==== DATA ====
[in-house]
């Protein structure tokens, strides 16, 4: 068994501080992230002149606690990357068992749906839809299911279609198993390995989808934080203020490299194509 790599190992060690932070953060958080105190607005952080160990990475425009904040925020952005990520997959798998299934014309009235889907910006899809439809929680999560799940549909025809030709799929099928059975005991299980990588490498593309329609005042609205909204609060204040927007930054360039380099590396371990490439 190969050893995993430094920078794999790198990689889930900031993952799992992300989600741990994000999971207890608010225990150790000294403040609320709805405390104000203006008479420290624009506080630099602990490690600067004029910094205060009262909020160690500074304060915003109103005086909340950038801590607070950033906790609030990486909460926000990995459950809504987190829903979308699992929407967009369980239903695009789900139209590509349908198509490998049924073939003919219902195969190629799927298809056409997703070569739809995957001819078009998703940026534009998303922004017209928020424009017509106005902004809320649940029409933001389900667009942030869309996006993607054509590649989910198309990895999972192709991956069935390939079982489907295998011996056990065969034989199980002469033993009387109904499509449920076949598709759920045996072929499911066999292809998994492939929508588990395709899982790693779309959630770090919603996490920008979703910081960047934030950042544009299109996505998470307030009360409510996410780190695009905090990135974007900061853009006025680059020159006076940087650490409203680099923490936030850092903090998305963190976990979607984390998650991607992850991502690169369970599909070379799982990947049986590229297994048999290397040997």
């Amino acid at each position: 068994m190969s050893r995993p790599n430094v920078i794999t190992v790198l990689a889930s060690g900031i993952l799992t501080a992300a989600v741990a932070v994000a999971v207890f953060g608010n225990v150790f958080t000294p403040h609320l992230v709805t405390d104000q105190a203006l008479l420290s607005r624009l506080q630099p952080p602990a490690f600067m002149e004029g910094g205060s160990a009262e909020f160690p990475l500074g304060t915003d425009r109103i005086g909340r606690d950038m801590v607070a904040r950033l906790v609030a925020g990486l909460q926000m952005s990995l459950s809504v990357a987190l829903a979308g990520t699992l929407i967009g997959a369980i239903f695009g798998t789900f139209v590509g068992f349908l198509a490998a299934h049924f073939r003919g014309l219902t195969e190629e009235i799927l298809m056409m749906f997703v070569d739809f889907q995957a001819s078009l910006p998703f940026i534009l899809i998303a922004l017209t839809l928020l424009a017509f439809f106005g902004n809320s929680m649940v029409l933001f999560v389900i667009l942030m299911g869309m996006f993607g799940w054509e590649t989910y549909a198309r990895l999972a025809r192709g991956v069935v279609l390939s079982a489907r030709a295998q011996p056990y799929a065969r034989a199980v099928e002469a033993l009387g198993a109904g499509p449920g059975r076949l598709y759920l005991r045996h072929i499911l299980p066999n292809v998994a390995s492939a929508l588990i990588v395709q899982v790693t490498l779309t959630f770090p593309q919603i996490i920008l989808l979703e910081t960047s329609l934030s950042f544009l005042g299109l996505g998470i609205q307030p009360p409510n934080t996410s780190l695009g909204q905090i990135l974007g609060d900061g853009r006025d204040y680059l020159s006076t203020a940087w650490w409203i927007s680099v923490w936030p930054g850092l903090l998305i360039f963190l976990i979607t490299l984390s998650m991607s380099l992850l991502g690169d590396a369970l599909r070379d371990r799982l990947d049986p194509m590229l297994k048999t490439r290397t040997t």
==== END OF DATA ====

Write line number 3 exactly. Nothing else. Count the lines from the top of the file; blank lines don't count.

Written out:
């Amino acid at each position: 068994m190969s050893r995993p790599n430094v920078i794999t190992v790198l990689a889930s060690g900031i993952l799992t501080a992300a989600v741990a932070v994000a999971v207890f953060g608010n225990v150790f958080t000294p403040h609320l992230v709805t405390d104000q105190a203006l008479l420290s607005r624009l506080q630099p952080p602990a490690f600067m002149e004029g910094g205060s160990a009262e909020f160690p990475l500074g304060t915003d425009r109103i005086g909340r606690d950038m801590v607070a904040r950033l906790v609030a925020g990486l909460q926000m952005s990995l459950s809504v990357a987190l829903a979308g990520t699992l929407i967009g997959a369980i239903f695009g798998t789900f139209v590509g068992f349908l198509a490998a299934h049924f073939r003919g014309l219902t195969e190629e009235i799927l298809m056409m749906f997703v070569d739809f889907q995957a001819s078009l910006p998703f940026i534009l899809i998303a922004l017209t839809l928020l424009a017509f439809f106005g902004n809320s929680m649940v029409l933001f999560v389900i667009l942030m299911g869309m996006f993607g799940w054509e590649t989910y549909a198309r990895l999972a025809r192709g991956v069935v279609l390939s079982a489907r030709a295998q011996p056990y799929a065969r034989a199980v099928e002469a033993l009387g198993a109904g499509p449920g059975r076949l598709y759920l005991r045996h072929i499911l299980p066999n292809v998994a390995s492939a929508l588990i990588v395709q899982v790693t490498l779309t959630f770090p593309q919603i996490i920008l989808l979703e910081t960047s329609l934030s950042f544009l005042g299109l996505g998470i609205q307030p009360p409510n934080t996410s780190l695009g909204q905090i990135l974007g609060d900061g853009r006025d204040y680059l020159s006076t203020a940087w650490w409203i927007s680099v923490w936030p930054g850092l903090l998305i360039f963190l976990i979607t490299l984390s998650m991607s380099l992850l991502g690169d590396a369970l599909r070379d371990r799982l990947d049986p194509m590229l297994k048999t490439r290397t040997t």